Bankrupt Interjet to Auction Assets to Pay 40 Billion-Peso Debt

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On Monday, April 10, Mexico’s Second District Judge in Commercial Insolvency Matters Saúl Martínez Lira officially declared notorious Mexican airline Interjet as bankrupt and ordered the company’s assets to be put up for auction in hopes of covering Interjet’s purported 40 billion-peso debt.

Interjet previously entered bankruptcy proceedings in August 2022 after nearly two years without operations, though company director Carlos del Valle claimed at the time that Interjet would resume service across Mexico at some point the future. 

That very same August, Del Valle went on to claim that Interjet had a payment plan scheduled with Mexico’s Tax Administration Service (SAT) to pay off the airline’s estimated $250 million in tax debt, a plan that seemingly never came to fruition.

However, between Interjet’s plethora of problems – like its pending debts to creditors and the SAT, unissued backpay and benefits to an estimated 5,000 employees, a mid-2021 arrest warrant issued against former Interjet president and company founder  Miguel Alemán Magnani for 66.2 billion pesos in tax evasion, and the August 2021 arrest of Interjet Board of Directors President Alejandro del Valle on the charges of 645 million peso fraud – federal Judge Martínez Lira officially declared the Mexican airline’s bankruptcy on April 10.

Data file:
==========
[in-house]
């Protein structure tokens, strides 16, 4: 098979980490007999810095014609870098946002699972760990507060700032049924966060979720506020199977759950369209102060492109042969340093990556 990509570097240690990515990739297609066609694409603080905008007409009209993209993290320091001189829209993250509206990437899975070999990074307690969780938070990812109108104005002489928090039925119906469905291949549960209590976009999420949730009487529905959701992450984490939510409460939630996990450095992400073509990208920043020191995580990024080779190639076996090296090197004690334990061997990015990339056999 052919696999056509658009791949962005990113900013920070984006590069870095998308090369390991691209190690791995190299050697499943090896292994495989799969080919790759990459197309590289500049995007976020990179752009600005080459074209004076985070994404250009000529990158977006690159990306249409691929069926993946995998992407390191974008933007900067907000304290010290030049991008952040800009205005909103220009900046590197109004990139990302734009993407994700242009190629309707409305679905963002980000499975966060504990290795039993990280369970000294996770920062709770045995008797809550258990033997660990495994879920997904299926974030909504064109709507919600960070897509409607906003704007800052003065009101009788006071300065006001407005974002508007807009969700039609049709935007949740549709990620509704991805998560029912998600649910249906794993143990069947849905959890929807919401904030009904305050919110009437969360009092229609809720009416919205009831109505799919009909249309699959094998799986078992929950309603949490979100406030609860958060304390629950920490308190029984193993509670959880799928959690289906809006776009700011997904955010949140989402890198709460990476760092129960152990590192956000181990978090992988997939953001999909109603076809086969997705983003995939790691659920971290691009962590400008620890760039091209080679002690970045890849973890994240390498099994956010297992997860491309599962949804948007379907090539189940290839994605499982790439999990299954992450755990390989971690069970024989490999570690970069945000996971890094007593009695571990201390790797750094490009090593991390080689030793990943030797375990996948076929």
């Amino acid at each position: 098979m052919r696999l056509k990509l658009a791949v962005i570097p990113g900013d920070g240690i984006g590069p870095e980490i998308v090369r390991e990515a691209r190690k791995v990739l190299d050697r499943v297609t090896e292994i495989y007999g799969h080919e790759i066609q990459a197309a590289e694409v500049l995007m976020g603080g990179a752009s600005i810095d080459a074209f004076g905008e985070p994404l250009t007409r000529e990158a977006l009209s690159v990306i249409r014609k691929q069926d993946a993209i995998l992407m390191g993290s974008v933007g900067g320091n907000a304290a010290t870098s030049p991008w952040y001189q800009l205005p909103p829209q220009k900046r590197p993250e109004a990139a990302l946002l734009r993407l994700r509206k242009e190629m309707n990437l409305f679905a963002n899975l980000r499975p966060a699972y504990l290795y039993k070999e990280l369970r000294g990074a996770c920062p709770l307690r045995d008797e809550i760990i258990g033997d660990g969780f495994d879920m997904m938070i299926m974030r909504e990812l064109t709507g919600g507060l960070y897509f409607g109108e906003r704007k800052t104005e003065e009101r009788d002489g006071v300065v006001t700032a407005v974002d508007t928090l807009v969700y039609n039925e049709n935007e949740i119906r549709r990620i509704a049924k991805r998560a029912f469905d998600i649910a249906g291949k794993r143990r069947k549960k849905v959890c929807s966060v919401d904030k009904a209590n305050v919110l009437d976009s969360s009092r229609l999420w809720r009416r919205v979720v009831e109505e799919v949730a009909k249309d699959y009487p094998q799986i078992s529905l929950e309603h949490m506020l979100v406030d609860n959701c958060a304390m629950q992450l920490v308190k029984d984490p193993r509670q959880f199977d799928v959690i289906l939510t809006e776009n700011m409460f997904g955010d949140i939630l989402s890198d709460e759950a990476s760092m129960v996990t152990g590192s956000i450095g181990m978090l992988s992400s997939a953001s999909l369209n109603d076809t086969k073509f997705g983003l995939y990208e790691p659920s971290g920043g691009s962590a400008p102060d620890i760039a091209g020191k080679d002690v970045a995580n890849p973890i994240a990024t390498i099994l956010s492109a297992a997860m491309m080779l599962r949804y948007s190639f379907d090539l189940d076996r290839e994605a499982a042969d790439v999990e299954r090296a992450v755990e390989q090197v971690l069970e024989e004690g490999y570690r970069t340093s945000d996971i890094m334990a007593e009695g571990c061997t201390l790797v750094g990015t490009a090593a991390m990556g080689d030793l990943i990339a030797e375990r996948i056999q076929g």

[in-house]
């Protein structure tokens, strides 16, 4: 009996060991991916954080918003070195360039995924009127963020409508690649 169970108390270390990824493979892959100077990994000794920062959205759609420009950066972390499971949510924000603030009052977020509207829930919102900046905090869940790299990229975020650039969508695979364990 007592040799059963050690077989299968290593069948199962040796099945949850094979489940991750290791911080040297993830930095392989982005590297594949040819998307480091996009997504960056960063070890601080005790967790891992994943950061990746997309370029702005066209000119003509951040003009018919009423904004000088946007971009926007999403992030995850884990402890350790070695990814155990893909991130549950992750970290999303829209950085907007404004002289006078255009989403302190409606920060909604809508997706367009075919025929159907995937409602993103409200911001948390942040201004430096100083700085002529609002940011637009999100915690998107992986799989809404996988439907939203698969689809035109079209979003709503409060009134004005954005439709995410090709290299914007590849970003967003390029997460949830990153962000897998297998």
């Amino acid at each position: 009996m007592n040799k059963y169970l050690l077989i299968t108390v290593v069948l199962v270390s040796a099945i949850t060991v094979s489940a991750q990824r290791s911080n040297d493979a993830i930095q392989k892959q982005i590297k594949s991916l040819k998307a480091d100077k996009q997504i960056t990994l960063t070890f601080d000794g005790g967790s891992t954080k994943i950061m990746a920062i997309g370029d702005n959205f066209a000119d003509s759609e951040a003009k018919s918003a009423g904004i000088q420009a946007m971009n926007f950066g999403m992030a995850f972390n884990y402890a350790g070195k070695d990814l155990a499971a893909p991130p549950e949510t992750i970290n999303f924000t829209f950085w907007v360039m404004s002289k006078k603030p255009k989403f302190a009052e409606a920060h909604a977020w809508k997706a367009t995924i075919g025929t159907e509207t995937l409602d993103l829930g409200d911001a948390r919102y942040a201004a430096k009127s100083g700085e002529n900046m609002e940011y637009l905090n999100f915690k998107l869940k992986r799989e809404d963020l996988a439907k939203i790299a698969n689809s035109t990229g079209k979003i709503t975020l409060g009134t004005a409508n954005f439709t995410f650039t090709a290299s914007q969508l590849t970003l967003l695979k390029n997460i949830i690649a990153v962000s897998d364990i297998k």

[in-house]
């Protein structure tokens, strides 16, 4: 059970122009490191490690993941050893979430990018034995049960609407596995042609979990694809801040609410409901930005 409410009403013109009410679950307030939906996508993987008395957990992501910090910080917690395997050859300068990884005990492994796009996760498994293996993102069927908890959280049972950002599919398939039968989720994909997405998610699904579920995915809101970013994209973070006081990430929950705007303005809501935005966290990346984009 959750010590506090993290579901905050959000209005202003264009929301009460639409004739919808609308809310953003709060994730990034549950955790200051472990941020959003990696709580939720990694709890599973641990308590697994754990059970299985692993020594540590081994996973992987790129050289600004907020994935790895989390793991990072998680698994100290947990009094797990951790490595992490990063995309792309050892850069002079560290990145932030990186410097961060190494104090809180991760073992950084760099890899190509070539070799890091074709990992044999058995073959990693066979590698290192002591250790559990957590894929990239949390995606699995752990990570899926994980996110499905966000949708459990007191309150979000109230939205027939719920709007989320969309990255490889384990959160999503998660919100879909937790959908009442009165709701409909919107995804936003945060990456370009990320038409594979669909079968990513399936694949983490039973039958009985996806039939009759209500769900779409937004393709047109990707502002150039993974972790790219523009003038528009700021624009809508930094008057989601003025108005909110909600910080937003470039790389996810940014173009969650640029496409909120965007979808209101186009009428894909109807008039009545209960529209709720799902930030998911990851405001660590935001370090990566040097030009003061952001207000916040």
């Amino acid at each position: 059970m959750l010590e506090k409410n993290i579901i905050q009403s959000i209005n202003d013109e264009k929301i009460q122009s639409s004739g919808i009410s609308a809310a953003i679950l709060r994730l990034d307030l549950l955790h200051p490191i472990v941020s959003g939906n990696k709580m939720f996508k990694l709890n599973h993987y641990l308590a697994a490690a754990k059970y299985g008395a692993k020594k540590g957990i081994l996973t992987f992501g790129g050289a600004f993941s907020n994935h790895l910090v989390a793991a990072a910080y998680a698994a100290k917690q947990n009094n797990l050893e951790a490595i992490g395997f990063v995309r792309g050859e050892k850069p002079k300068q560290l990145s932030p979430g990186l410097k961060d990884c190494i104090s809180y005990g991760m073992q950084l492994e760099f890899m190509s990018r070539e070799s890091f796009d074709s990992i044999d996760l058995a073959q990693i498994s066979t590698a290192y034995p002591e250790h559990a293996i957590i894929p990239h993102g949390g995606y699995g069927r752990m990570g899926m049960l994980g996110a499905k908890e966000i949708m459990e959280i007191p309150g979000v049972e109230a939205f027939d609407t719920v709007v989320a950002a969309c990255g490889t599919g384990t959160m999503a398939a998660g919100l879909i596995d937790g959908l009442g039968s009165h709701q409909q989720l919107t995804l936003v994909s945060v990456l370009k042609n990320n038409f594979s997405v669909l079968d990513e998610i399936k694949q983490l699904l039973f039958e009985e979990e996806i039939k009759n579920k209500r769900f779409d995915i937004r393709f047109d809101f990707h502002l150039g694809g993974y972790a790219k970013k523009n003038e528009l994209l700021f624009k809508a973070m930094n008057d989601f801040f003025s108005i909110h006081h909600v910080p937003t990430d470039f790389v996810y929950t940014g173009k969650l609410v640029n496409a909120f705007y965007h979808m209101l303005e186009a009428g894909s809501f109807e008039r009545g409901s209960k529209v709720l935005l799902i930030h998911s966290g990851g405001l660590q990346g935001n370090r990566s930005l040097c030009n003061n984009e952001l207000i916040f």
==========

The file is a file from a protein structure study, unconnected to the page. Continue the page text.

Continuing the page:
“On this date, a state of bankruptcy for the merchant ABC Aerolíneas SA de CV (Interjet’s company name) is declared,” ruled Martínez Lira at the time, going on to instruct the naming of a a trustee to oversee the company’s liquidation. Conciliator Gerardo Sierra Arrazola was later ratified as the designated trustee of Interjet’s assets.

“The trustee is ordered to proceed with the liquidation of the assets and rights that make up the Estate, in terms of Article 197 of the Commercial Bankruptcy Law, seeking to obtain the greatest possible profit for their liquidation, in order to make payment to the creditors,” continued the ruling.

Alemán Magnani has since spoken out from his exile in France to place the blame of Interjet’s failure on being “defrauded” by his former advisors, Alejandro del Valle and the now-exiled Mexican businessman Carlos Cabal Peniche, claiming the duo has much to explain to the Mexican authorities about Interjet’s infamous collapse.

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